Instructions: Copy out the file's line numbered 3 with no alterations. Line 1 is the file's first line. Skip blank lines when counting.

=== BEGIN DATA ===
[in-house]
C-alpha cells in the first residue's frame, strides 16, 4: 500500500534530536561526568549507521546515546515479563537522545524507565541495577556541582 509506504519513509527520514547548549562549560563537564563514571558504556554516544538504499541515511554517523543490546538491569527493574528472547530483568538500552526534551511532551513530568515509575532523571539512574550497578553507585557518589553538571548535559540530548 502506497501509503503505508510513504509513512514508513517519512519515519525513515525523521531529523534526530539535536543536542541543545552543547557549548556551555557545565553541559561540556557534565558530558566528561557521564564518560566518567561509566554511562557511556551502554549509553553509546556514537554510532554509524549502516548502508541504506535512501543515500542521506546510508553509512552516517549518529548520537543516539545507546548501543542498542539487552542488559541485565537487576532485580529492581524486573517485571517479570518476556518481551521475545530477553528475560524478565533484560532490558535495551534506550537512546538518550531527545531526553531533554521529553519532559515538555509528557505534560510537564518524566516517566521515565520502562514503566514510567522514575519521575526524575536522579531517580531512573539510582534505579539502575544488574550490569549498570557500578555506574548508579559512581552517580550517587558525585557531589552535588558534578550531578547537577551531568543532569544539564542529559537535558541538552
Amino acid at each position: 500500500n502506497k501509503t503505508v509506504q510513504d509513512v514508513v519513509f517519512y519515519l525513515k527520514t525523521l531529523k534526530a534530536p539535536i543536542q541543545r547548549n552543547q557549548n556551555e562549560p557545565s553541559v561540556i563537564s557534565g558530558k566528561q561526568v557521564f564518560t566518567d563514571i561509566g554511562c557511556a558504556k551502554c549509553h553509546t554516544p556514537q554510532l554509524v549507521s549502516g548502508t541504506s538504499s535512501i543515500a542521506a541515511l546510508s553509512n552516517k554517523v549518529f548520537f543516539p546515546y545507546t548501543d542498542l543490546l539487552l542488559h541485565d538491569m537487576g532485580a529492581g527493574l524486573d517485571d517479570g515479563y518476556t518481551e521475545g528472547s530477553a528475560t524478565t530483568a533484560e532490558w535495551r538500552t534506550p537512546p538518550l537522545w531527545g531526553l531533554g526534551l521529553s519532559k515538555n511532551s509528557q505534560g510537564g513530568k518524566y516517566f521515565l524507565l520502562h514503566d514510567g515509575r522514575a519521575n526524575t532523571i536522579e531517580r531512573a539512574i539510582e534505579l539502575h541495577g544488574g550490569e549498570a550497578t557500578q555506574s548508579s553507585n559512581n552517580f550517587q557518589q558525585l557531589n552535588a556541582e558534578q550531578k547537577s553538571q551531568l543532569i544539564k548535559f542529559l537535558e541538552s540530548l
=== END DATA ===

Amino acid at each position: 500500500n502506497k501509503t503505508v509506504q510513504d509513512v514508513v519513509f517519512y519515519l525513515k527520514t525523521l531529523k534526530a534530536p539535536i543536542q541543545r547548549n552543547q557549548n556551555e562549560p557545565s553541559v561540556i563537564s557534565g558530558k566528561q561526568v557521564f564518560t566518567d563514571i561509566g554511562c557511556a558504556k551502554c549509553h553509546t554516544p556514537q554510532l554509524v549507521s549502516g548502508t541504506s538504499s535512501i543515500a542521506a541515511l546510508s553509512n552516517k554517523v549518529f548520537f543516539p546515546y545507546t548501543d542498542l543490546l539487552l542488559h541485565d538491569m537487576g532485580a529492581g527493574l524486573d517485571d517479570g515479563y518476556t518481551e521475545g528472547s530477553a528475560t524478565t530483568a533484560e532490558w535495551r538500552t534506550p537512546p538518550l537522545w531527545g531526553l531533554g526534551l521529553s519532559k515538555n511532551s509528557q505534560g510537564g513530568k518524566y516517566f521515565l524507565l520502562h514503566d514510567g515509575r522514575a519521575n526524575t532523571i536522579e531517580r531512573a539512574i539510582e534505579l539502575h541495577g544488574g550490569e549498570a550497578t557500578q555506574s548508579s553507585n559512581n552517580f550517587q557518589q558525585l557531589n552535588a556541582e558534578q550531578k547537577s553538571q551531568l543532569i544539564k548535559f542529559l537535558e541538552s540530548l